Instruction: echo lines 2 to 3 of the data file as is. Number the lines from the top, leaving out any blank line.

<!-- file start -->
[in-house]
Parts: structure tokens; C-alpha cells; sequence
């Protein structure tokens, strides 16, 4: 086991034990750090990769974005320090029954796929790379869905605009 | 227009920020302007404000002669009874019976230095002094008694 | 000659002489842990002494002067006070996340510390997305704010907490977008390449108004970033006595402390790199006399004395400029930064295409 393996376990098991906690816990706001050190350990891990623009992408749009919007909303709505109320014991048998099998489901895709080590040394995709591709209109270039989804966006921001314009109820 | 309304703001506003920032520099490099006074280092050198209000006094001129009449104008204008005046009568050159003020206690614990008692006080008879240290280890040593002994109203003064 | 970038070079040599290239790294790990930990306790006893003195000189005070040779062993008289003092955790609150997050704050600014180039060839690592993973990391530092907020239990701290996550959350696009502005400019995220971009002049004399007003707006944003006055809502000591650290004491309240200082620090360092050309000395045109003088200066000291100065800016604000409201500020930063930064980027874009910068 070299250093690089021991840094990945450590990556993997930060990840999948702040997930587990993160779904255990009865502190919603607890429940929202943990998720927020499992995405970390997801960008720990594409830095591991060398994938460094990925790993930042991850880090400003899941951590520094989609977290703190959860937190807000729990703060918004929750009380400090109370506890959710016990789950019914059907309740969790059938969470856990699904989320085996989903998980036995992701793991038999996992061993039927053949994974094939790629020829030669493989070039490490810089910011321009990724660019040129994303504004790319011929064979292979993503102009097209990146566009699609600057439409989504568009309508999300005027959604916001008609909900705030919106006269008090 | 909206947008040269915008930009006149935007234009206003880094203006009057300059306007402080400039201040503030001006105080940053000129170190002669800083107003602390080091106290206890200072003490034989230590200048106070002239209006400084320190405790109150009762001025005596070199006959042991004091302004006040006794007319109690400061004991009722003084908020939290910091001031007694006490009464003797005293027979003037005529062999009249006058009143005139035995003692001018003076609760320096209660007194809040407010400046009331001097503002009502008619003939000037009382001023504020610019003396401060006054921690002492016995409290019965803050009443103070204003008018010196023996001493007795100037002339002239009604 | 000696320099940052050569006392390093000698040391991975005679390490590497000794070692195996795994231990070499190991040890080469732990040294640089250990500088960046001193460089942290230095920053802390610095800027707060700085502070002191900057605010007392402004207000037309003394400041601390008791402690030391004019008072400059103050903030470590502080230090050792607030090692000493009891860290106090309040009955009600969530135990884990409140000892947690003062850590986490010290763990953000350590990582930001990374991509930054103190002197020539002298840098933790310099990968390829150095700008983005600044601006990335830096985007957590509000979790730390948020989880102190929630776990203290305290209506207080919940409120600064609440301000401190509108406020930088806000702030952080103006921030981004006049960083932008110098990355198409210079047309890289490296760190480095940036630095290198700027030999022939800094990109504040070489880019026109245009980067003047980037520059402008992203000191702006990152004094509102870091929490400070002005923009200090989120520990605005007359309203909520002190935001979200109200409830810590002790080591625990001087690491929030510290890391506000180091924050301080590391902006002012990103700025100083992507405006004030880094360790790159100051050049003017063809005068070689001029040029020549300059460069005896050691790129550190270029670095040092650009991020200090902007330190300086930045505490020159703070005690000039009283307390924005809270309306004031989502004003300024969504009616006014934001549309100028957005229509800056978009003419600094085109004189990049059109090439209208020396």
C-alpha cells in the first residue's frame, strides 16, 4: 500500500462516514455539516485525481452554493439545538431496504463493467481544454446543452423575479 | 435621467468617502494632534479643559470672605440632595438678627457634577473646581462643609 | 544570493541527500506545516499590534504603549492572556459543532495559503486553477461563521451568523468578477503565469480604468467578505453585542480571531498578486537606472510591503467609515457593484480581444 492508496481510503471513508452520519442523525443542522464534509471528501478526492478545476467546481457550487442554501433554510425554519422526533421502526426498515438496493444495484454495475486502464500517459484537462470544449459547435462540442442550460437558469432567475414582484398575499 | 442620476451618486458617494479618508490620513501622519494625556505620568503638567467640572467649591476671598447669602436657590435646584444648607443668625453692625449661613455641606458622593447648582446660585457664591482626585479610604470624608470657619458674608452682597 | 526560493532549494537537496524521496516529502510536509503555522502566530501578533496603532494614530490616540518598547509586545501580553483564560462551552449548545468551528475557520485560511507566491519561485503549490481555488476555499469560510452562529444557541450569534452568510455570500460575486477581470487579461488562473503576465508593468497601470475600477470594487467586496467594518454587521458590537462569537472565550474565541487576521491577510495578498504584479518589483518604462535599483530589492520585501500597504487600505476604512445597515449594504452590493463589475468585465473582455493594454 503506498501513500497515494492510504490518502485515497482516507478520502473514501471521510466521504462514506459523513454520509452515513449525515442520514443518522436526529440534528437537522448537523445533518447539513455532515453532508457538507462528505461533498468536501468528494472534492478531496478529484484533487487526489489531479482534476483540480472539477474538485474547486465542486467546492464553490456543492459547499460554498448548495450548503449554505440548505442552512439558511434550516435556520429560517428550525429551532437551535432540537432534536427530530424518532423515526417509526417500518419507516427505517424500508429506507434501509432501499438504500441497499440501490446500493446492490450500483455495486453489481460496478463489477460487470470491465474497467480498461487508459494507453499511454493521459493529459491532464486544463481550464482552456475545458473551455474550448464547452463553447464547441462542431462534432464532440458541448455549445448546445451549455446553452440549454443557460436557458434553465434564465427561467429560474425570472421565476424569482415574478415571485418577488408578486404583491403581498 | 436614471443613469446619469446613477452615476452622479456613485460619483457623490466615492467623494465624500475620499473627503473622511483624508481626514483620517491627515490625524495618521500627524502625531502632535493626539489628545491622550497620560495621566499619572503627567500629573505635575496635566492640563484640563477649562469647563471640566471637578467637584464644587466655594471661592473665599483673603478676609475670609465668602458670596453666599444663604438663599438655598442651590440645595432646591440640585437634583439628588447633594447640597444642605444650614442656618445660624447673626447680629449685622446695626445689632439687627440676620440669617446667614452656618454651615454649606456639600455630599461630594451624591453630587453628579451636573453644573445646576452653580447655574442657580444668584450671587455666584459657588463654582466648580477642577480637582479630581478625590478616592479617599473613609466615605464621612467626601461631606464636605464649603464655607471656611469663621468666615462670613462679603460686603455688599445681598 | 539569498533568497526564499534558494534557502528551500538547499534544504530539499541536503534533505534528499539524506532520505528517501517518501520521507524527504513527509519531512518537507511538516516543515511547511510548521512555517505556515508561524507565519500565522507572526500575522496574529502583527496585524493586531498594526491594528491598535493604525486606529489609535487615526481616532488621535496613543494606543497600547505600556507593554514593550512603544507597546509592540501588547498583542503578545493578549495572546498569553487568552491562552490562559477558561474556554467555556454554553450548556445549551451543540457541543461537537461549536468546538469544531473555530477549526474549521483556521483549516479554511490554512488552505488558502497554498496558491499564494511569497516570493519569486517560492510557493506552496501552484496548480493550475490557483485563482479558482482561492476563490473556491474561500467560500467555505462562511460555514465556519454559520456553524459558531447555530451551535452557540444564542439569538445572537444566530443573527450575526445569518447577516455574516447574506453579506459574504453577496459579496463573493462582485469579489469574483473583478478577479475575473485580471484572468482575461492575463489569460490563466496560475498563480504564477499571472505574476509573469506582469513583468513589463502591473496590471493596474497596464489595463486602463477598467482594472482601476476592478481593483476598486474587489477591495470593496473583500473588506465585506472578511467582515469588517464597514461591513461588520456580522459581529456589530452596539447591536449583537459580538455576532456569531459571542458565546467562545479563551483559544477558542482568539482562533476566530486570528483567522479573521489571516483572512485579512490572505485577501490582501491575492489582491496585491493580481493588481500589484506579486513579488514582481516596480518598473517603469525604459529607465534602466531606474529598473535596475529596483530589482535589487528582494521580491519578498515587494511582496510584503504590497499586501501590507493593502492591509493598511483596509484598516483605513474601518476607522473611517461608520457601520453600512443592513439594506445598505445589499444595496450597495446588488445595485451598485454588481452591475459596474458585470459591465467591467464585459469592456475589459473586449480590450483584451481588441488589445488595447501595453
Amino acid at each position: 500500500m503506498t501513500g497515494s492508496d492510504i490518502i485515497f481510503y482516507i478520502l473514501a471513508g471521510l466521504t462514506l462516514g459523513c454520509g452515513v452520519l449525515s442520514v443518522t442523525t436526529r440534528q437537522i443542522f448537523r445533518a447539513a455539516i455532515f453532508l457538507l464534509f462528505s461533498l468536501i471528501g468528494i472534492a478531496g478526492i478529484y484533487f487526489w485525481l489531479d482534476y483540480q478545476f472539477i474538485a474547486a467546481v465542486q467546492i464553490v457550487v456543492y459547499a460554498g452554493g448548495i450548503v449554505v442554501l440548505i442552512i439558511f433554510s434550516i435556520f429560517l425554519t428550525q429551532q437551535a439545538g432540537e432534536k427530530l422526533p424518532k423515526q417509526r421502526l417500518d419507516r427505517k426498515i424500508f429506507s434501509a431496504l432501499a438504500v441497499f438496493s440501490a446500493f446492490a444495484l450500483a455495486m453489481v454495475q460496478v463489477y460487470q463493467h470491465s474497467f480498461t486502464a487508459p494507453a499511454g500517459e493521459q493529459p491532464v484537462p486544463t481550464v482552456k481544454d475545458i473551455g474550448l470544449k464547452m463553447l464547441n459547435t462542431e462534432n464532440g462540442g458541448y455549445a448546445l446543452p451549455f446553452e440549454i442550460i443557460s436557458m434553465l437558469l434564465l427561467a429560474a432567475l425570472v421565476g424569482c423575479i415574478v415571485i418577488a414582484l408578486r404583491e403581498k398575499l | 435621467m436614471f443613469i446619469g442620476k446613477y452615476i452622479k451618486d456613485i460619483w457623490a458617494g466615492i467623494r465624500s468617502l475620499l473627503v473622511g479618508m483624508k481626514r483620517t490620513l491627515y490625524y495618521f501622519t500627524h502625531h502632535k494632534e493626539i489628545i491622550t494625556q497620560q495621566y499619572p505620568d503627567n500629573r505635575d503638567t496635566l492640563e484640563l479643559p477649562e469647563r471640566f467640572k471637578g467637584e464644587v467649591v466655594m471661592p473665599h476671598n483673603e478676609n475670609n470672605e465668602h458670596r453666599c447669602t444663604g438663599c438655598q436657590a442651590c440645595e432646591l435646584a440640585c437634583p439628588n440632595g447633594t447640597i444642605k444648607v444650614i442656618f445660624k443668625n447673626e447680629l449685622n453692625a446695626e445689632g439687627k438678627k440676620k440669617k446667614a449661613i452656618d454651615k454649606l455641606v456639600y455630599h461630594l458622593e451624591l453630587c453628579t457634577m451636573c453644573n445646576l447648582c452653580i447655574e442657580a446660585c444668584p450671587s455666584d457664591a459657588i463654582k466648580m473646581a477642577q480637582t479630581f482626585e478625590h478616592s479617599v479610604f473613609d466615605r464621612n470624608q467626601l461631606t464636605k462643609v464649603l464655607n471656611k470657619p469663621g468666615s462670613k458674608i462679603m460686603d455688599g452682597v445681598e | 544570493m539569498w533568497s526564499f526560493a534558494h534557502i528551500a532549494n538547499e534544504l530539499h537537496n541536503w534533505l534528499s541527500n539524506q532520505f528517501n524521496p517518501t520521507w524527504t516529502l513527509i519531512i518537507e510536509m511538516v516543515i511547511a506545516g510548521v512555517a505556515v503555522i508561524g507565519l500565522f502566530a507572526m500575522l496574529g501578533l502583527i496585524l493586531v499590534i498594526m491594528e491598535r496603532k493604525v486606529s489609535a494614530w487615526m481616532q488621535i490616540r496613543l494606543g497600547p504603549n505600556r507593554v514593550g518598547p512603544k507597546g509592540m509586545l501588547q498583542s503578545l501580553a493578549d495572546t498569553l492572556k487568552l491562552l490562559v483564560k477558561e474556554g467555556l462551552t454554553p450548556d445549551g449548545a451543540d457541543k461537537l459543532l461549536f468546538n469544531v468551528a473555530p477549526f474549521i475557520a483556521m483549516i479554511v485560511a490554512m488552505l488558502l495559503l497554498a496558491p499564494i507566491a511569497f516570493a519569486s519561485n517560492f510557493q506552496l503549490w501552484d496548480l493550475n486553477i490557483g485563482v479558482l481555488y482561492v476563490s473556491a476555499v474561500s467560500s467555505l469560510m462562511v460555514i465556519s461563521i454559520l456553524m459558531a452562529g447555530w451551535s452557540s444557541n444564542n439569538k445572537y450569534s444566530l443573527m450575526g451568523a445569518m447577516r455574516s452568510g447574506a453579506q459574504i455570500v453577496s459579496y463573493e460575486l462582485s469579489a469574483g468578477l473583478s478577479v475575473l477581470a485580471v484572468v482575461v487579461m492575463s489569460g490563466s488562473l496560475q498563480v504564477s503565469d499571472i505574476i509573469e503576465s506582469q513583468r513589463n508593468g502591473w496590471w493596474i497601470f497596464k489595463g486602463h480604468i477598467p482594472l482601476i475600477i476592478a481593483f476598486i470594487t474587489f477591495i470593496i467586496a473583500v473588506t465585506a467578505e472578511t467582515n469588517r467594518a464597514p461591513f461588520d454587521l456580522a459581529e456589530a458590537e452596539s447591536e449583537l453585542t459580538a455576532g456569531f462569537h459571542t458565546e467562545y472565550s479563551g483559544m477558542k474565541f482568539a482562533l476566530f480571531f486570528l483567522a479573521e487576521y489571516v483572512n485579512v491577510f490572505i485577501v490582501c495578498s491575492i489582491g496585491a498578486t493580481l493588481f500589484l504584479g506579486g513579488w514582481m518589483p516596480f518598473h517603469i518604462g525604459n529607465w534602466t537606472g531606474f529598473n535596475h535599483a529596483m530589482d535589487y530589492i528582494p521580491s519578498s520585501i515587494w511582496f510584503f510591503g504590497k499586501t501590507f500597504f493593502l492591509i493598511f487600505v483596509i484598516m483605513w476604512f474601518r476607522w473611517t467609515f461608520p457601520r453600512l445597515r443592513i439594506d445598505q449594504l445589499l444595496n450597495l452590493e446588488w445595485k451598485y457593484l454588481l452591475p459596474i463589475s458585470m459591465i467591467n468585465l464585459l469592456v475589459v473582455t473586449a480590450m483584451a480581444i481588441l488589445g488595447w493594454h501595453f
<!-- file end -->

Parts: structure tokens; C-alpha cells; sequence
């Protein structure tokens, strides 16, 4: 086991034990750090990769974005320090029954796929790379869905605009 | 227009920020302007404000002669009874019976230095002094008694 | 000659002489842990002494002067006070996340510390997305704010907490977008390449108004970033006595402390790199006399004395400029930064295409 393996376990098991906690816990706001050190350990891990623009992408749009919007909303709505109320014991048998099998489901895709080590040394995709591709209109270039989804966006921001314009109820 | 309304703001506003920032520099490099006074280092050198209000006094001129009449104008204008005046009568050159003020206690614990008692006080008879240290280890040593002994109203003064 | 970038070079040599290239790294790990930990306790006893003195000189005070040779062993008289003092955790609150997050704050600014180039060839690592993973990391530092907020239990701290996550959350696009502005400019995220971009002049004399007003707006944003006055809502000591650290004491309240200082620090360092050309000395045109003088200066000291100065800016604000409201500020930063930064980027874009910068 070299250093690089021991840094990945450590990556993997930060990840999948702040997930587990993160779904255990009865502190919603607890429940929202943990998720927020499992995405970390997801960008720990594409830095591991060398994938460094990925790993930042991850880090400003899941951590520094989609977290703190959860937190807000729990703060918004929750009380400090109370506890959710016990789950019914059907309740969790059938969470856990699904989320085996989903998980036995992701793991038999996992061993039927053949994974094939790629020829030669493989070039490490810089910011321009990724660019040129994303504004790319011929064979292979993503102009097209990146566009699609600057439409989504568009309508999300005027959604916001008609909900705030919106006269008090 | 909206947008040269915008930009006149935007234009206003880094203006009057300059306007402080400039201040503030001006105080940053000129170190002669800083107003602390080091106290206890200072003490034989230590200048106070002239209006400084320190405790109150009762001025005596070199006959042991004091302004006040006794007319109690400061004991009722003084908020939290910091001031007694006490009464003797005293027979003037005529062999009249006058009143005139035995003692001018003076609760320096209660007194809040407010400046009331001097503002009502008619003939000037009382001023504020610019003396401060006054921690002492016995409290019965803050009443103070204003008018010196023996001493007795100037002339002239009604 | 000696320099940052050569006392390093000698040391991975005679390490590497000794070692195996795994231990070499190991040890080469732990040294640089250990500088960046001193460089942290230095920053802390610095800027707060700085502070002191900057605010007392402004207000037309003394400041601390008791402690030391004019008072400059103050903030470590502080230090050792607030090692000493009891860290106090309040009955009600969530135990884990409140000892947690003062850590986490010290763990953000350590990582930001990374991509930054103190002197020539002298840098933790310099990968390829150095700008983005600044601006990335830096985007957590509000979790730390948020989880102190929630776990203290305290209506207080919940409120600064609440301000401190509108406020930088806000702030952080103006921030981004006049960083932008110098990355198409210079047309890289490296760190480095940036630095290198700027030999022939800094990109504040070489880019026109245009980067003047980037520059402008992203000191702006990152004094509102870091929490400070002005923009200090989120520990605005007359309203909520002190935001979200109200409830810590002790080591625990001087690491929030510290890391506000180091924050301080590391902006002012990103700025100083992507405006004030880094360790790159100051050049003017063809005068070689001029040029020549300059460069005896050691790129550190270029670095040092650009991020200090902007330190300086930045505490020159703070005690000039009283307390924005809270309306004031989502004003300024969504009616006014934001549309100028957005229509800056978009003419600094085109004189990049059109090439209208020396």